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Report of Genocide in DRPK (but is it "sexed up?")

What sould the West do about mass murder in North Korea?

  • Like who cares? It is so not our business.

    Votes: 0 0.0%
  • Fake concern in the press, and keep our noses out of their business.

    Votes: 3 10.7%
  • Sick the State Department on them.

    Votes: 0 0.0%
  • Take a cautions approach, and then verbally condem the US in the United Nations.

    Votes: 1 3.6%
  • Take a cautions approach and hold a candlelight vigil.

    Votes: 0 0.0%
  • Make noise, make speeches, protest and repeat until those bullys get the message.

    Votes: 1 3.6%
  • Ask South Korea how to handle it and back their play, unless that play is appeasment.

    Votes: 7 25.0%
  • Take a hardline approach and use diplomacy and the threat of war to effect change.

    Votes: 13 46.4%
  • Stop it by any means necessary, including unilateral war.

    Votes: 3 10.7%

  • Total voters
    28
  • Poll closed .

el Guapo

Capitalist
Messages
5,995
Points
31
http://www.guardian.co.uk/korea/article/0,2763,1136483,00.html
It's a British source, and we all know how they like to play fast an loose with the truth. Kind of like GWB - can't be trusted.

If this report is true, this is the moral equal of the Nazi death camps. Do we stand aside as we have done in Germany, Japan, Cambodia, Russia, Bosnia and Rwanda to name but a few places where we let mass extermination take place?

You bet we will. Why? Because there are very few people who live in the West that are willing to risk those fat and happy lifestyles to actually risk a nuclear counterstike for interviening. So, my question to you is, now that you have a idea tha there is a stong possiblity that there is a mass genocide program going on (Doesn't matter that it appears to you and me to be Korean killing Korean) what should the West do?

Sorry for trolling, but this is a question of simple good vs. evil. I'm curious how the throbbing brain will answer.
 

SkeLeton

Cyburbian
Messages
4,853
Points
26
If said report is true, then there should be strong pressures against said regime.
Such human rights violations should not be tolerated and fearing of a minor bully just because he has WMD (and it's a confirmed fact that he does have nukes) is ridiculous. Of course war should be only the last option possible, after first having a strong diplomatic attack.
JMHO.
 

Rem

Cyburbian
Messages
1,523
Points
23
I voted Take a hardline ...etc because diplomacy is needed to determine whether the claims are true, first. The poll question suggests using the threat of war only, but similar to Iraq, it's no point threatening if you're not prepared follow through.

Unfortunately eG this is the nightmare scenario for Australia we talked about previously. We suspect the NK's have delivery systems capable of reaching Australia (evidenced by missiles on N Korean freighters intercepted in Australian waters on their way to Africa) and some capability to produce nuclear weapons. Australia is examining the US missile defence system for this very reason. The downsides are the cost and the potential to destabilise relationships with other Asian neighbours but we are a sitting duck otherwise. While Australia is a big country, our population is relatively concentrated and therefore vulnerable to missiles with little risk to the attacker (except in US retaliation).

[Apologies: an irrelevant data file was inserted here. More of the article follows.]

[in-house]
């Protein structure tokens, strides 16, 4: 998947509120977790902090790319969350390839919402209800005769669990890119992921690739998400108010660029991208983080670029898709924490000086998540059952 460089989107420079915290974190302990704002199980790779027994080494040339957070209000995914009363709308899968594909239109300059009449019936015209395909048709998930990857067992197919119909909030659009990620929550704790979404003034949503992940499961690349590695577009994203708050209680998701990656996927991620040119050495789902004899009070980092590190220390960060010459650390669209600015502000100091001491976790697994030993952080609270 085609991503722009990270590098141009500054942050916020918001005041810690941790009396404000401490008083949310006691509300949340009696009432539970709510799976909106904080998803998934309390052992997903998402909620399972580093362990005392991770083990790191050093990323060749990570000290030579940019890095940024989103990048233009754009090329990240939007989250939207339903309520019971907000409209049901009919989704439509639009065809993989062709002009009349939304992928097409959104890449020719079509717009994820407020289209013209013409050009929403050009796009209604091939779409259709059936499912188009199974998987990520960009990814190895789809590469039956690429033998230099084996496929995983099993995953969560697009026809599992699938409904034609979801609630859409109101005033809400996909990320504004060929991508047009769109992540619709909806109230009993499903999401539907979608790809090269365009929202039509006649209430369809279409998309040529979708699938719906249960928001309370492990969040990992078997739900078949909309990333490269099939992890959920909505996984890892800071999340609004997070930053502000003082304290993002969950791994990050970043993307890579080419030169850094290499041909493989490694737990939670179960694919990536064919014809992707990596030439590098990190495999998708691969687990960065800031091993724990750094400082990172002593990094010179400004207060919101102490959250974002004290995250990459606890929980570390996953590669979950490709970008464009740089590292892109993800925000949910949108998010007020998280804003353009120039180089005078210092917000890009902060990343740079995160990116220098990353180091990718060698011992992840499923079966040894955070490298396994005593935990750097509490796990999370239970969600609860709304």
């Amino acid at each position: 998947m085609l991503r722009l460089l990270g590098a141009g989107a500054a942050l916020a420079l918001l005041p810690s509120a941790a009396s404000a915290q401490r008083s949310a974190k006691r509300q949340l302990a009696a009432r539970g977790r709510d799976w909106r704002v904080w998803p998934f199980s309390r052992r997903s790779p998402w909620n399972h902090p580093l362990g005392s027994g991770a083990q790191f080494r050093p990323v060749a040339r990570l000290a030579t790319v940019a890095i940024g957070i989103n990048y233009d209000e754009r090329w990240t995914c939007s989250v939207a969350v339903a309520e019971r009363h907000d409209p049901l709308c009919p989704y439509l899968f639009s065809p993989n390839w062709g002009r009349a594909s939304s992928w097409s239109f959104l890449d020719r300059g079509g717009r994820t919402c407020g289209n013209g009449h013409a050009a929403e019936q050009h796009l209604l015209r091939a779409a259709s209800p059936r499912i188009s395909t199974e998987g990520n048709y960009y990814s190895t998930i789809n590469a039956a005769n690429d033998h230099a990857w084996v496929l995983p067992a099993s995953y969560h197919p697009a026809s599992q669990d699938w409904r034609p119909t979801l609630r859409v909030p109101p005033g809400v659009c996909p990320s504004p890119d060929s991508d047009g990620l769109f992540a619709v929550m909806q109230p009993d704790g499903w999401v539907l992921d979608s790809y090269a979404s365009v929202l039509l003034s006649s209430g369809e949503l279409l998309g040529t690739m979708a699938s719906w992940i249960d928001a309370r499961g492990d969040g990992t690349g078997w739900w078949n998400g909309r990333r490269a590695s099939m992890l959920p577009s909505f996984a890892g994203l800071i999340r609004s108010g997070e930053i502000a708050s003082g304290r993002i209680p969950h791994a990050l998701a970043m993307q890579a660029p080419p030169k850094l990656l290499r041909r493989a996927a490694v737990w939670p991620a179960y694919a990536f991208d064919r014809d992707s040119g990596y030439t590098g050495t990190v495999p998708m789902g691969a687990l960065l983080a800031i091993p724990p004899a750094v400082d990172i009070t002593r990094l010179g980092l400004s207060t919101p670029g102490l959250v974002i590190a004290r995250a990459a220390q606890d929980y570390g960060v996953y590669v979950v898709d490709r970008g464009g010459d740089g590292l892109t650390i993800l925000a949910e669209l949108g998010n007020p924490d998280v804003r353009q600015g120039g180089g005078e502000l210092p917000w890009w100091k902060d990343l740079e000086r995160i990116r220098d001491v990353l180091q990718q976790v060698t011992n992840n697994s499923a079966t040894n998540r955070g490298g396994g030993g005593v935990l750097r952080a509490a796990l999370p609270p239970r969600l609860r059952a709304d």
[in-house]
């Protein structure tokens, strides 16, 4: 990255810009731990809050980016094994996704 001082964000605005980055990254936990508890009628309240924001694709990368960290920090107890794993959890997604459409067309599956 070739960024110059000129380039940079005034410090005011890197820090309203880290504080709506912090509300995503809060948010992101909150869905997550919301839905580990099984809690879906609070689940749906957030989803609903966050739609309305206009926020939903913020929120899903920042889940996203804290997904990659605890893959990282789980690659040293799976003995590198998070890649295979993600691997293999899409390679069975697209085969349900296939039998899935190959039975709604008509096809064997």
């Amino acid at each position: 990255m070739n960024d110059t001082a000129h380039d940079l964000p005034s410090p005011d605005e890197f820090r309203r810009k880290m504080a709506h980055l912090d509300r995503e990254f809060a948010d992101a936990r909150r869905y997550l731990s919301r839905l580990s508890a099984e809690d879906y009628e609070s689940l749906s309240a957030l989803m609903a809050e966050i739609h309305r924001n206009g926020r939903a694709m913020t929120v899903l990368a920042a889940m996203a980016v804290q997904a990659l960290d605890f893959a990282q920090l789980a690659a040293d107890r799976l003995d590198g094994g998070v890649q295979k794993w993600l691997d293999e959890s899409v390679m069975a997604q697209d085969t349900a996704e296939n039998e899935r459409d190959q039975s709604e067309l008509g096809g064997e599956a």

Australia cannot afford another war on the Korean Peninsula but as a Nation, we couldn't stand back and allow genocide (if it's truly happening).
 

The Irish One

Member
Messages
2,267
Points
25
Let me waffle a bit

Do we stand aside as we have done in Germany, Japan, Cambodia, Russia, Bosnia and Rwanda to name but a few places where we let mass extermination take place?
Yes, we do and we will. It's all about numbers. How many people are killed in camp 22? Will it compare to how many are killed in South Korea. The moment we launch an airstrike on Pyongyang and the DMZ every rocket North Korea owns will be in Seoul within 15 minutes. An estimated one million people will die in less than an hour within the city of Seoul. And then there is the other rocket, you know, the nuke! So our good friend Rem in Sydney could possibly be toasted and don't forget Tokyo or any city in China and if they're really good, a west coast city of the USA. At the most NK is a three trick pony.

It's clear to me that a nuclear exchange is coming sooner or later and maybe this is as good a time as ever to get it over with.
 

Plannerbabs

Cyburbian
Messages
1,037
Points
23
I voted "hardline", but I wish other methods were more effective/popular with the general public/safer etc.
 

Rumpy Tunanator

Cyburbian
Messages
4,473
Points
25
I say we nuke them, but only after Kim Jong il's birthday ;).

-On a serious note, something has to be done soon, but which way it should be done I'm not sure of...
 

mendelman

Unfrozen Caveman Planner
Staff member
Moderator
Messages
13,902
Points
57
It was tough choosing between backing South Korea and taking the hardline w/threat of war.

But I voted back S. Korea.

They are the ones that would surely be most affected by any action taken against N. Korea. We should help S. Korea do some serious surrveilance of the Camps, and get this claim of mass murder/genocide substantiated beyond any reasonable doubt, and then cut all diplomatic and financial aid ties to N. Korea.

Although this is definitely a hardline, I think the N. Korean people need to decide for themselves when this regime should end and take their freedom into their own hands.